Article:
The host is a patient of Dr. Samadi's. He discusses his experience with Dr. Samadi and his successful battle against the disease.
Dr. Samadi discusses the function of the prostate, demographics for prostate cancer and prostate cancer awareness. He advocates early screening for the disease since it can afflict a man before the age of 50.
Dr. Samadi discusses the downside of traditional open and laparoscopic surgeries. Conversely, he discusses the advantages of robotic surgery over traditional and laparoscopic. The host discusses how well he is doing, 28 days after his surgery. A video on robotic surgery is shown.
A caller asks a question about Flomax and if he should continue it. Dr. Samadi recommends taking it at night and for as long as he is doing well on it. Flomax is not good as a preventive medication. Samadi discussed a combination drug of Flomax and Avodart, which shrinks the prostate. He also discusses GreenLight Laser Therapy as an alternative treatment to medications.
A caller asks about what to look for with regards to prostate cancer. Dr. Samadi discusses statistics and risk factors. He says family history plays a big role. African Americans are at high risk, and a poor diet can contribute. He recommends getting tested and documenting PSAs over the years to track velocity. He also recommends that patients get second opinions.
Dr. Samadi discusses the effect of prostate cancer on wives, partners and families. A female caller discusses her experience with prostate cancer and Dr. Samadi. She and her husband were very happy with the treatment received by Dr. Samadi. She said he was compassionate and professional. She was happy that Dr. Samadi was introduced to the Greek community.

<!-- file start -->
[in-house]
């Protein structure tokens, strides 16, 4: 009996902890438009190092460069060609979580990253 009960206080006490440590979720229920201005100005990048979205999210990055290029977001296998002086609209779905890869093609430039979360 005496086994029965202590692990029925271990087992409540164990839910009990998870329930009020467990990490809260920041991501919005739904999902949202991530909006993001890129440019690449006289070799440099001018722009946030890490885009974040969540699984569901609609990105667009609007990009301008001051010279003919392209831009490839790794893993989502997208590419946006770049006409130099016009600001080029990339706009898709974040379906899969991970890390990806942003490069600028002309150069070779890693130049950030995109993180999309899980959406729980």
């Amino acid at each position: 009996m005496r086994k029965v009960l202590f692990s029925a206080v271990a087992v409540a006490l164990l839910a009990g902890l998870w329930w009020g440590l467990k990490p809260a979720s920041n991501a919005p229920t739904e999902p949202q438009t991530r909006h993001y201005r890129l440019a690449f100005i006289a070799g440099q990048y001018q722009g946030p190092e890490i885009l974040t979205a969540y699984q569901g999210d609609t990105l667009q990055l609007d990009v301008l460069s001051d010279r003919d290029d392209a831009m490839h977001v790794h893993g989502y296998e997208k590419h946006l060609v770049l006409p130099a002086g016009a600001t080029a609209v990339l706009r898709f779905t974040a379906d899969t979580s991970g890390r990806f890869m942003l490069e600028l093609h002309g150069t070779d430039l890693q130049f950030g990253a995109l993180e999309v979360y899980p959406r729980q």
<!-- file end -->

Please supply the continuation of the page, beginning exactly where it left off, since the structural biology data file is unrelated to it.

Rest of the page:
A caller discusses elevated PSA and shrinking the prostate with a laser. An elevated PSA could be due to prostate size or prostatitis. There could be a negative biopsy with urinary symptoms. Samadi recommends getting a second opinion. The symptoms of an enlarged prostate include urinary problems, which do not necessarily indicate cancer. Patients get used to the symptoms, but they can be taken care of easily. Samadi recommends an ultrasound of the prostate to find out more about the patient's condition.
Dr. Samadi discusses the fragile mindset of a prostate cancer patient and how he factors that into his treatment. A caller praises Dr. Samadi's bedside manner and compassion. Samadi believes in personalized medicine: all patients have families, wives and children. Doctors need to realize that they are treating human beings. Another caller, a patient of Dr. Samadi's, stresses the importance of prostate screenings and the risk factor of family history. He also praised Dr. Samadi's responsiveness and quality of care.